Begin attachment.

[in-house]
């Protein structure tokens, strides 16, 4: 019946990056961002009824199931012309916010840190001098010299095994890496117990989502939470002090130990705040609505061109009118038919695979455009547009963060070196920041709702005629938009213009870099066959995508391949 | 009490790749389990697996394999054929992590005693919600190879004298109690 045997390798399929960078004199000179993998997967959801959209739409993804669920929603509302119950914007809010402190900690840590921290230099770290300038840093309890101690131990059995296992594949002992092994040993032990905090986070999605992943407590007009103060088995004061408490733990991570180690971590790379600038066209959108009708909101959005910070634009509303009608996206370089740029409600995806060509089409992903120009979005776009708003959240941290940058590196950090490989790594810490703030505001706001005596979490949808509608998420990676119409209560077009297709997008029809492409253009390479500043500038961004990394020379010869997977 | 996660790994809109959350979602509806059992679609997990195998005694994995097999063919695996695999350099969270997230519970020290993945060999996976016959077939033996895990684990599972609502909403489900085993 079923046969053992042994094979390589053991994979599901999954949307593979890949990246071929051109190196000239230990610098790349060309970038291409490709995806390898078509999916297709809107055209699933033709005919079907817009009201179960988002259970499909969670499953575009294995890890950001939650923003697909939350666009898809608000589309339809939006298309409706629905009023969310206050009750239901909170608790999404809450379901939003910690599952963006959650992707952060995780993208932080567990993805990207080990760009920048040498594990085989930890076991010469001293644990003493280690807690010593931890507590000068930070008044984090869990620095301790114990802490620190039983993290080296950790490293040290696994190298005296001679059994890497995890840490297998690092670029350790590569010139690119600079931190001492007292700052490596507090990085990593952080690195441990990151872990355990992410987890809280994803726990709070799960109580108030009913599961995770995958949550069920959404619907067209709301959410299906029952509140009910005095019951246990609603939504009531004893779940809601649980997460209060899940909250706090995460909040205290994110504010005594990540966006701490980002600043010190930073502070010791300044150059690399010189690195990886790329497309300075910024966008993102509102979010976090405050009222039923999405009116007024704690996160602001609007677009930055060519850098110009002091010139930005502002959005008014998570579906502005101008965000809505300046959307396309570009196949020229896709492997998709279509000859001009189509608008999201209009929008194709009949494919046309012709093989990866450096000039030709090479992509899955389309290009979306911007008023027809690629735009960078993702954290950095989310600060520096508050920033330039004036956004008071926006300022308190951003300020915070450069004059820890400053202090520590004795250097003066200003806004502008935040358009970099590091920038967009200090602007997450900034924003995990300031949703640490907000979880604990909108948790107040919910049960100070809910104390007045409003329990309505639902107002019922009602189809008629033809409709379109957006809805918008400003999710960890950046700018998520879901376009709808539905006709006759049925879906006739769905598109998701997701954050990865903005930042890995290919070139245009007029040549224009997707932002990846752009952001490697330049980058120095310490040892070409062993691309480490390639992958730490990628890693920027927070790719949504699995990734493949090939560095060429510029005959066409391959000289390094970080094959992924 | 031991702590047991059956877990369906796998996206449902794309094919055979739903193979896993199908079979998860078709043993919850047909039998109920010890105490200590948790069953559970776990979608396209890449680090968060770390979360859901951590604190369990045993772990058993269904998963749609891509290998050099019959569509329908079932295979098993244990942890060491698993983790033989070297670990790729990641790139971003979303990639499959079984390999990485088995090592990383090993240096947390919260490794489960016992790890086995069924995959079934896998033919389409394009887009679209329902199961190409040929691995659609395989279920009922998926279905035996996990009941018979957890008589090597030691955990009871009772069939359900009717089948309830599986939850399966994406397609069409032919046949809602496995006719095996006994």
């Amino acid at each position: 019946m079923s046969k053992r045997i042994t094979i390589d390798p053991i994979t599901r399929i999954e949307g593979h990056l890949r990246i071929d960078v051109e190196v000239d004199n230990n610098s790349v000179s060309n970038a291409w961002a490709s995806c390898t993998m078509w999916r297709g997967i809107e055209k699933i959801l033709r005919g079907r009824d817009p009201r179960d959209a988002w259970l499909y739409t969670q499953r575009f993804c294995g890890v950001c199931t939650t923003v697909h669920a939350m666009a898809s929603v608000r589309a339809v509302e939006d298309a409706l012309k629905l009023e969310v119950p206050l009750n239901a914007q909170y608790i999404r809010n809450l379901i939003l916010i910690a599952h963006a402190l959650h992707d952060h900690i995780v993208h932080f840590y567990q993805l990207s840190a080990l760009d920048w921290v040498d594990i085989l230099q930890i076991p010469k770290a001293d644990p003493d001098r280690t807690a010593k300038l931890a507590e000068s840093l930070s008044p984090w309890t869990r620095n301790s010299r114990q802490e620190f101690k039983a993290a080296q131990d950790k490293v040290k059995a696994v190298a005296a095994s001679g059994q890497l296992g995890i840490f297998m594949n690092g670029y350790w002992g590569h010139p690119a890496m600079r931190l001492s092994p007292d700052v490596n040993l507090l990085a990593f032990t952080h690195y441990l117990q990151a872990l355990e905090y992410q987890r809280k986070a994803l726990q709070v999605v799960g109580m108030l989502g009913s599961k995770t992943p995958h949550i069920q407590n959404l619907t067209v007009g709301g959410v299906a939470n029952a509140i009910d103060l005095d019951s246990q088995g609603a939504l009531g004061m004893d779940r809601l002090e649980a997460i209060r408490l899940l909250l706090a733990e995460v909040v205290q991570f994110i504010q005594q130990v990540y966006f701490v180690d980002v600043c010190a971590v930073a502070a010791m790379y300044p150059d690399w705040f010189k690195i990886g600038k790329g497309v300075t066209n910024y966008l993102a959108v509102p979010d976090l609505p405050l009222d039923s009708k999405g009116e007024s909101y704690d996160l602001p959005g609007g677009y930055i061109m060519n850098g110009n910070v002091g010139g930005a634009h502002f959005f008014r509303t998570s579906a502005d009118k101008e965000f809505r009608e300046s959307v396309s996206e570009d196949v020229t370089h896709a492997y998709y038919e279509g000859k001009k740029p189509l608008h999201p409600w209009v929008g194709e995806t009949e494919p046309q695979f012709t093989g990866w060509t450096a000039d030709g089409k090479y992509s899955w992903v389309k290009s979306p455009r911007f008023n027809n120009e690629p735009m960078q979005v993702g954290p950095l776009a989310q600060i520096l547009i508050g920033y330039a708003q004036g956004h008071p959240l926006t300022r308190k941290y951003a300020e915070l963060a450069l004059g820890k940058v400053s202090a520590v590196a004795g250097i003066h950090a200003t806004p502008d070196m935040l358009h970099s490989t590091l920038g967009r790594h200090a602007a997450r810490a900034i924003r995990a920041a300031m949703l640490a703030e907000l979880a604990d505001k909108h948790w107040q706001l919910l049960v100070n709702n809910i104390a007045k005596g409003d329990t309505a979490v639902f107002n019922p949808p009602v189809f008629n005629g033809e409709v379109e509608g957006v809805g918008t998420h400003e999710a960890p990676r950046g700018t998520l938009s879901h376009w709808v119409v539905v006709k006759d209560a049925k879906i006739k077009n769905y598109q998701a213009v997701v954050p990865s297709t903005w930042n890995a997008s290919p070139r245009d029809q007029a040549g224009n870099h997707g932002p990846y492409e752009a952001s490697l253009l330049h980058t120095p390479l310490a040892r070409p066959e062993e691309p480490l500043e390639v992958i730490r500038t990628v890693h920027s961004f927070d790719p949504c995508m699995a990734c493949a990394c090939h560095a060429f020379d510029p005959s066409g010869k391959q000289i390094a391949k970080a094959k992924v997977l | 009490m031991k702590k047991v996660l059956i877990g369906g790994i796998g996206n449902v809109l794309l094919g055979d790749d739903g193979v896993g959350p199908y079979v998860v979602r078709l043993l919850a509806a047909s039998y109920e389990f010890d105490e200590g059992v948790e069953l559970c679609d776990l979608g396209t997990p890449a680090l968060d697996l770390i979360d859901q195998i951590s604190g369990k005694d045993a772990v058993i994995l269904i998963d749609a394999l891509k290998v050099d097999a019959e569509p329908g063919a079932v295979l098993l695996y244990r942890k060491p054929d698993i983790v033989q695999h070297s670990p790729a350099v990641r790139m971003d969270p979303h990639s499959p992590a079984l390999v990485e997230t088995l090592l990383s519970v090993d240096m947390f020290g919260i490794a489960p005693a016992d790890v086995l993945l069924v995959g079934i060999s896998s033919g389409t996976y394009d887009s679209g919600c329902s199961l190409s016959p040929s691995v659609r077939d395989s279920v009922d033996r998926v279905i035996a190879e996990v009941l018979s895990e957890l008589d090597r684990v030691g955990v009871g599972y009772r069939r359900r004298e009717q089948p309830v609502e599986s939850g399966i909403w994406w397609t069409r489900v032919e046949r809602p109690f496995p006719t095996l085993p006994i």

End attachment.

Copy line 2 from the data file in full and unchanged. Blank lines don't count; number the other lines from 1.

């Protein structure tokens, strides 16, 4: 019946990056961002009824199931012309916010840190001098010299095994890496117990989502939470002090130990705040609505061109009118038919695979455009547009963060070196920041709702005629938009213009870099066959995508391949 | 009490790749389990697996394999054929992590005693919600190879004298109690 045997390798399929960078004199000179993998997967959801959209739409993804669920929603509302119950914007809010402190900690840590921290230099770290300038840093309890101690131990059995296992594949002992092994040993032990905090986070999605992943407590007009103060088995004061408490733990991570180690971590790379600038066209959108009708909101959005910070634009509303009608996206370089740029409600995806060509089409992903120009979005776009708003959240941290940058590196950090490989790594810490703030505001706001005596979490949808509608998420990676119409209560077009297709997008029809492409253009390479500043500038961004990394020379010869997977 | 996660790994809109959350979602509806059992679609997990195998005694994995097999063919695996695999350099969270997230519970020290993945060999996976016959077939033996895990684990599972609502909403489900085993 079923046969053992042994094979390589053991994979599901999954949307593979890949990246071929051109190196000239230990610098790349060309970038291409490709995806390898078509999916297709809107055209699933033709005919079907817009009201179960988002259970499909969670499953575009294995890890950001939650923003697909939350666009898809608000589309339809939006298309409706629905009023969310206050009750239901909170608790999404809450379901939003910690599952963006959650992707952060995780993208932080567990993805990207080990760009920048040498594990085989930890076991010469001293644990003493280690807690010593931890507590000068930070008044984090869990620095301790114990802490620190039983993290080296950790490293040290696994190298005296001679059994890497995890840490297998690092670029350790590569010139690119600079931190001492007292700052490596507090990085990593952080690195441990990151872990355990992410987890809280994803726990709070799960109580108030009913599961995770995958949550069920959404619907067209709301959410299906029952509140009910005095019951246990609603939504009531004893779940809601649980997460209060899940909250706090995460909040205290994110504010005594990540966006701490980002600043010190930073502070010791300044150059690399010189690195990886790329497309300075910024966008993102509102979010976090405050009222039923999405009116007024704690996160602001609007677009930055060519850098110009002091010139930005502002959005008014998570579906502005101008965000809505300046959307396309570009196949020229896709492997998709279509000859001009189509608008999201209009929008194709009949494919046309012709093989990866450096000039030709090479992509899955389309290009979306911007008023027809690629735009960078993702954290950095989310600060520096508050920033330039004036956004008071926006300022308190951003300020915070450069004059820890400053202090520590004795250097003066200003806004502008935040358009970099590091920038967009200090602007997450900034924003995990300031949703640490907000979880604990909108948790107040919910049960100070809910104390007045409003329990309505639902107002019922009602189809008629033809409709379109957006809805918008400003999710960890950046700018998520879901376009709808539905006709006759049925879906006739769905598109998701997701954050990865903005930042890995290919070139245009007029040549224009997707932002990846752009952001490697330049980058120095310490040892070409062993691309480490390639992958730490990628890693920027927070790719949504699995990734493949090939560095060429510029005959066409391959000289390094970080094959992924 | 031991702590047991059956877990369906796998996206449902794309094919055979739903193979896993199908079979998860078709043993919850047909039998109920010890105490200590948790069953559970776990979608396209890449680090968060770390979360859901951590604190369990045993772990058993269904998963749609891509290998050099019959569509329908079932295979098993244990942890060491698993983790033989070297670990790729990641790139971003979303990639499959079984390999990485088995090592990383090993240096947390919260490794489960016992790890086995069924995959079934896998033919389409394009887009679209329902199961190409040929691995659609395989279920009922998926279905035996996990009941018979957890008589090597030691955990009871009772069939359900009717089948309830599986939850399966994406397609069409032919046949809602496995006719095996006994």